Tuesday, 31 January 2012

The Future of Publishing

I make no allusion to being an expert on the publishing world, if not I am a total outsider to it. I see no more from the point of view from the consumer, i.e what the books and magazines that I buy. I have known for a long time it’s a hard industry to break, notorious for rejecting new writers without even the title being glanced at. I’m soon to join the long queue of writers hoping to break into the publishing world. I have visions of my manuscript not going for the bin, but being carried to the bosses on a silver platter with cries of amazement and gratitude from the staff as they all applaud it (and a few falling to their knees as well, that wouldn’t hurt.). Then the boss himself would weep with happiness that of all places, my manuscript had ended up at their publishing house.

That mostly definitely will not be the case. It’ll probably land on the floor a few times, get some coffee stains on it, and be used by one of the work experience staff to write the phone number of the copy editor they fancy. There will be plenty of rejection slips before an editor or agent even gets half way through. And mostly likely being my first novel, the prospects won’t be fantastic.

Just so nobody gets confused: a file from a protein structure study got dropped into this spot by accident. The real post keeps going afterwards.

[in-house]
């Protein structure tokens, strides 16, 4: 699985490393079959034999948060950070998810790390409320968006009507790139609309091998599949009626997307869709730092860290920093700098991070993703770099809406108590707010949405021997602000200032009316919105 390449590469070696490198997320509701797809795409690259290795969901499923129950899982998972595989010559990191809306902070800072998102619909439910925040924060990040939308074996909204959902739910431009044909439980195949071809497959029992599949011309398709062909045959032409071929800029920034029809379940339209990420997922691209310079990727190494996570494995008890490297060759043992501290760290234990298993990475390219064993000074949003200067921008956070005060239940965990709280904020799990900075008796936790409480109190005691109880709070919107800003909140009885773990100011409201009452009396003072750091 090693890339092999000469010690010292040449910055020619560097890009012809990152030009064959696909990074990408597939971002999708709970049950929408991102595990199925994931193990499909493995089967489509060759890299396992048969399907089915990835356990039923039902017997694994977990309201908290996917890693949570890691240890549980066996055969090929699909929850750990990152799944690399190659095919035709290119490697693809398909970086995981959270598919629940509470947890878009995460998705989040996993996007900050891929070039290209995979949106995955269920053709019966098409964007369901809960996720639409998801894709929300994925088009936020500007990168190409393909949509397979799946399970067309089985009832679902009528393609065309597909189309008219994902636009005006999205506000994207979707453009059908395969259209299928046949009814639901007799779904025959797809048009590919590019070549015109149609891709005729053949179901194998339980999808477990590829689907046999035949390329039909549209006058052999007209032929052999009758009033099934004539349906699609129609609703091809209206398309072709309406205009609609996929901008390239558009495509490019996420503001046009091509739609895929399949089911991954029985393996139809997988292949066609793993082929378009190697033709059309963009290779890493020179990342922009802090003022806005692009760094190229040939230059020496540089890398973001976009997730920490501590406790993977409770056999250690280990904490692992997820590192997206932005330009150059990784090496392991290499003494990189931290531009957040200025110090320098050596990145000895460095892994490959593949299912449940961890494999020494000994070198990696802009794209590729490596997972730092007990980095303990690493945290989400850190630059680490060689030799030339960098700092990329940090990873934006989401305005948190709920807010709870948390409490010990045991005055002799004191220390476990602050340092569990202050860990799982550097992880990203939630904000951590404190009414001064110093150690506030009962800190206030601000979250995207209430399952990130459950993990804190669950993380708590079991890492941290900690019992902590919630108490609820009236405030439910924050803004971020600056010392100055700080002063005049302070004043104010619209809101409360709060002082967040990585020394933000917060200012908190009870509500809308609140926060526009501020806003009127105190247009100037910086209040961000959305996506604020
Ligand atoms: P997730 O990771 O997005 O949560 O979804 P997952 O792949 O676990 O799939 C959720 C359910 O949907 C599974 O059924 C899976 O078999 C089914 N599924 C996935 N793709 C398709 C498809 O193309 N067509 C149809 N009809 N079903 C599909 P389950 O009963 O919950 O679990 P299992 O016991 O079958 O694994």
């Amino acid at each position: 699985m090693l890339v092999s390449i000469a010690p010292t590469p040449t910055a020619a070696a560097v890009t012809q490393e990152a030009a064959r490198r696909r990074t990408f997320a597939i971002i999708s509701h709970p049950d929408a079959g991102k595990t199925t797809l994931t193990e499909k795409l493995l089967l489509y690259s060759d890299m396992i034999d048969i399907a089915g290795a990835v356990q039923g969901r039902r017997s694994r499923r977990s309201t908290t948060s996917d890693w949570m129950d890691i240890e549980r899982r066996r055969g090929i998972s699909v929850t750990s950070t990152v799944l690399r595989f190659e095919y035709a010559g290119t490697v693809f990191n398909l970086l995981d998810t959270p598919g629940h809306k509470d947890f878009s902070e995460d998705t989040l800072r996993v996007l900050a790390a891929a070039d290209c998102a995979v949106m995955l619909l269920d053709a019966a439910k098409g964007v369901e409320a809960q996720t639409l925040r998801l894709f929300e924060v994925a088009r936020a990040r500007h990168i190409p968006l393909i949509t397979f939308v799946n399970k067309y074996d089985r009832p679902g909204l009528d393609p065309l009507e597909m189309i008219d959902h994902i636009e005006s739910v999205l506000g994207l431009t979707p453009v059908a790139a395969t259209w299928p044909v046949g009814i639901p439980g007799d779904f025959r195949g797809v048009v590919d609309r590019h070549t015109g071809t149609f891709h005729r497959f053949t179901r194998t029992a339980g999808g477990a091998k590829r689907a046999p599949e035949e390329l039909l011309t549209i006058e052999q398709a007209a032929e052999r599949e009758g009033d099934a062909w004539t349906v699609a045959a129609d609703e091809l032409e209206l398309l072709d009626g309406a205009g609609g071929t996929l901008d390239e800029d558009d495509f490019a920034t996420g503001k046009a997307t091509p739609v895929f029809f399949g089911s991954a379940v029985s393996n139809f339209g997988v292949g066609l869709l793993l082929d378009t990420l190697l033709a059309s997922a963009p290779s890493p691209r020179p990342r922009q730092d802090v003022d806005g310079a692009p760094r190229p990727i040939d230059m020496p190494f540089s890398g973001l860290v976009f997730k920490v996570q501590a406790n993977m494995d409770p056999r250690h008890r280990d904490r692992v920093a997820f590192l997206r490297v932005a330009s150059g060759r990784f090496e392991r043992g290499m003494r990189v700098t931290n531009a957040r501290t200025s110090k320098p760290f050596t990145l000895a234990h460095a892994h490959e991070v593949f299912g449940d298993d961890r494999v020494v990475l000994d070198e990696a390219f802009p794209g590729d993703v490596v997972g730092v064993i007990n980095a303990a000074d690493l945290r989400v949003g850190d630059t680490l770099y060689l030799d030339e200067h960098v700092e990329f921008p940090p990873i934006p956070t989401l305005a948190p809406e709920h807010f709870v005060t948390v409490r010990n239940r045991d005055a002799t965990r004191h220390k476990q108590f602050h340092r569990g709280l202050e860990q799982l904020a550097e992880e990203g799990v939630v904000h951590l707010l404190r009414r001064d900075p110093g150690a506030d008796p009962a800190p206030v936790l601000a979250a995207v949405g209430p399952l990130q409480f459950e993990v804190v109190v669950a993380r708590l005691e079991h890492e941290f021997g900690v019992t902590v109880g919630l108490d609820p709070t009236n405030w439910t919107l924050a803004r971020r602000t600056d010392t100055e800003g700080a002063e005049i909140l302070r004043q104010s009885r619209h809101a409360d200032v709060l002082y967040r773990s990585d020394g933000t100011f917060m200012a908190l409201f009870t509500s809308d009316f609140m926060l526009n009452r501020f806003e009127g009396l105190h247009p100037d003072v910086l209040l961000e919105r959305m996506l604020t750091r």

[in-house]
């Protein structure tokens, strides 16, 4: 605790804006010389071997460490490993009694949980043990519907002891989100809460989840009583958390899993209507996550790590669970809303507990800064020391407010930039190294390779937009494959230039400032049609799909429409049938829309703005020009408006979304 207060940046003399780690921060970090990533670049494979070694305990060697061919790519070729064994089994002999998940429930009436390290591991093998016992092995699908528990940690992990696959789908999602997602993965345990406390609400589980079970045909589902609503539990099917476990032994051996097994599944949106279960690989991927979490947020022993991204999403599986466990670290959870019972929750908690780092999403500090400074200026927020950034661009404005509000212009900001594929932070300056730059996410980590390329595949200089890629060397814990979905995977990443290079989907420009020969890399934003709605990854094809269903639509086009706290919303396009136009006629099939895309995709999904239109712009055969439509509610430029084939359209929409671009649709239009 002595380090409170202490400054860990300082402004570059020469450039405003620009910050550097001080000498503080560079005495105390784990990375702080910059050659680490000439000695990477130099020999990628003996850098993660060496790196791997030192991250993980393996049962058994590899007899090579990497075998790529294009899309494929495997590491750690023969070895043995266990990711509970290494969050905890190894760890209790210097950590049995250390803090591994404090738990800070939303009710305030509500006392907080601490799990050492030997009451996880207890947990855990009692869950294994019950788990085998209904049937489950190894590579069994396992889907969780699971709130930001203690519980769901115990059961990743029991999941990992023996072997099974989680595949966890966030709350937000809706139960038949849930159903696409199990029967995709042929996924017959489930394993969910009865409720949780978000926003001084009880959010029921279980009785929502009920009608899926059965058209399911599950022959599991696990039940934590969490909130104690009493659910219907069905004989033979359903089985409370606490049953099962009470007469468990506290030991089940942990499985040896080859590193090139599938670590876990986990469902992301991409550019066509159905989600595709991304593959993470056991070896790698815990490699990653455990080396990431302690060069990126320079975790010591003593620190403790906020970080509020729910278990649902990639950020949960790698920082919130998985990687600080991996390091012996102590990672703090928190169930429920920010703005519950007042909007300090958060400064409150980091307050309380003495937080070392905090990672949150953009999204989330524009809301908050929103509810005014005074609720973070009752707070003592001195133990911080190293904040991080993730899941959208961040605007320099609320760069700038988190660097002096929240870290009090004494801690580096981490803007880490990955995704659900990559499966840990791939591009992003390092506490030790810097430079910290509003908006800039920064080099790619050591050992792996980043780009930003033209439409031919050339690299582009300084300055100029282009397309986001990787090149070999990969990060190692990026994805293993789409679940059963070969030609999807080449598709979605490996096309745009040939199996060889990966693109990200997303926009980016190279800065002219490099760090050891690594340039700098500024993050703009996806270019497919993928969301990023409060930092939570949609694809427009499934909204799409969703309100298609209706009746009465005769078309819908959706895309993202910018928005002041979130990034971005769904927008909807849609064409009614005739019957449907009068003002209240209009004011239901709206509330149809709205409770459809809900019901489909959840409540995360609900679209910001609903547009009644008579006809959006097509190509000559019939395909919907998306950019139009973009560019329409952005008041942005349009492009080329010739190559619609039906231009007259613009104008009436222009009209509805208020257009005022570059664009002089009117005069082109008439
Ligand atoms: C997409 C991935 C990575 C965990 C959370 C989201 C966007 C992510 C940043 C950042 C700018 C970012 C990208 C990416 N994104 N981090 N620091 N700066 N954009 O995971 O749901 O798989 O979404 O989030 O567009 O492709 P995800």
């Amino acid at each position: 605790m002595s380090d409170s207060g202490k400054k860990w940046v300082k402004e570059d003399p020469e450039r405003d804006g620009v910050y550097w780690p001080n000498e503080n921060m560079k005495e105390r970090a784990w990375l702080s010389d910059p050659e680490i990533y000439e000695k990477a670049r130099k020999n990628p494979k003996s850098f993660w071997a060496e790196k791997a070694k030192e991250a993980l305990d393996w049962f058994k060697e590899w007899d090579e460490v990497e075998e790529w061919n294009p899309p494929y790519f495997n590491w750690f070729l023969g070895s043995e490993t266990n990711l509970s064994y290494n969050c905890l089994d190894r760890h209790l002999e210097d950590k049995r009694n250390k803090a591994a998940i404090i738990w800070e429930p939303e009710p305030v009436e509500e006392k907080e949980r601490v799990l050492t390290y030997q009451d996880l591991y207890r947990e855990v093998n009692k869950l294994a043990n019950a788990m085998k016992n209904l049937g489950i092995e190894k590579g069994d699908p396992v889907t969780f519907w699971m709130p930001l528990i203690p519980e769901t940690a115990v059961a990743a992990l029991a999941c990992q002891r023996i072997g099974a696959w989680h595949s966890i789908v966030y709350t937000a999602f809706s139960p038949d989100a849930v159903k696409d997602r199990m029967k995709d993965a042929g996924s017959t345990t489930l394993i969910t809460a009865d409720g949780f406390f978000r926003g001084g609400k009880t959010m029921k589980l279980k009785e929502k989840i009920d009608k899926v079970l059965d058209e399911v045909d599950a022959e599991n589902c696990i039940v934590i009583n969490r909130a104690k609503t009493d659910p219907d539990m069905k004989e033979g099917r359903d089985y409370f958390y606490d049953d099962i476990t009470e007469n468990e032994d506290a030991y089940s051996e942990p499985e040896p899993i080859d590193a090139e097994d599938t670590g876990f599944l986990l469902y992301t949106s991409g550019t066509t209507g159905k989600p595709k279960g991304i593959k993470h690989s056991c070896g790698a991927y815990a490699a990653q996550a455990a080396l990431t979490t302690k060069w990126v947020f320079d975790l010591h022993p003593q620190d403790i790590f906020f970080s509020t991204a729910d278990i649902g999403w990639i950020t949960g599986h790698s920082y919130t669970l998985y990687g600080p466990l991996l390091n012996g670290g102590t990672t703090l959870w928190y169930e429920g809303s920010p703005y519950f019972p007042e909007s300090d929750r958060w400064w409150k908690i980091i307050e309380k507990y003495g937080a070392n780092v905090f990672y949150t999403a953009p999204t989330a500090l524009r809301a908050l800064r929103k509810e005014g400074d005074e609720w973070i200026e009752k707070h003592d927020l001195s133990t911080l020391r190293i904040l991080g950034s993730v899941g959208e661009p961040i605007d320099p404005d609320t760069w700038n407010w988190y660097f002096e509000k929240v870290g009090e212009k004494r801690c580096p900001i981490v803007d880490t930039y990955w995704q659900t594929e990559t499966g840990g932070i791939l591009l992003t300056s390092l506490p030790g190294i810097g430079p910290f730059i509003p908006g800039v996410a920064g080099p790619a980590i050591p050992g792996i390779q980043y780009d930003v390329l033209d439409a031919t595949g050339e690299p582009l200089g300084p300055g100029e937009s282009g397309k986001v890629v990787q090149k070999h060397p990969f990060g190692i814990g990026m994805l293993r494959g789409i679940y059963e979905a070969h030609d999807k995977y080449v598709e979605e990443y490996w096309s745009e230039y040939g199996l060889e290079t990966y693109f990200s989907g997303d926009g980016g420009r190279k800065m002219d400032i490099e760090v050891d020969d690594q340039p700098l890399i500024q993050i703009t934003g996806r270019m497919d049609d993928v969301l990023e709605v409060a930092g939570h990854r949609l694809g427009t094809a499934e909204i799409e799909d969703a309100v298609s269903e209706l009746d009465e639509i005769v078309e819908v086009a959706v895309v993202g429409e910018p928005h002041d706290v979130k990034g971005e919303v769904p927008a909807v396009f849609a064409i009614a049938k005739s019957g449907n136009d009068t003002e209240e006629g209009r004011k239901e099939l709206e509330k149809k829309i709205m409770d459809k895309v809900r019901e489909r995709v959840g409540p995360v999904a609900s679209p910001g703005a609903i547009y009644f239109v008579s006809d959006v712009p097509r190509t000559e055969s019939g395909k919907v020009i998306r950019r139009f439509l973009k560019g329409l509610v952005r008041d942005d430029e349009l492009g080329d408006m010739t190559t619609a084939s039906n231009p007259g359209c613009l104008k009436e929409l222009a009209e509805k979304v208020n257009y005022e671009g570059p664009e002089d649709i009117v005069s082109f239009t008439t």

But that means there’s an iota of a chance that someone will enjoy it. Perhaps not much, thought that is something I’m happy to accept. Time and rejection are writer’s closest friend.

It’s not hard to notice at the moment that e-readers like amazon’s kindle are a new avenue for self- publishing. A previously cloistered, expensive world of self-publishing is now opening up to new writers. It’s hard not to be tempted by such a great opportunity. Everyone and their dog can be published on the kindle. There’s great success stories like Kerry Wilkinson who have topped the best seller list on Amazon for several weeks. His first book, ‘Locked In’ has sold over 100,000 copies. Who could resist such a chance?

But with great self-publishing comes great responsibility. There’s also a great supply of books that show evidence of poor editing, and also bad writing. What these self-publishers lack if the expertise of the publishing house and agents. It’s a hard world to get by in (but let’s face it, the likes of Twilight was published, it can only get worse.) and anyone with an internet connection and word processor is an overnight author.

Before you ask, of course I’m tempted to publish on the kindle! I almost relented and did start uploading some work. I pulled myself back in time. I want my novel to stand a good chance in the traditional market before I decide to do it myself. 

No comments:

Post a Comment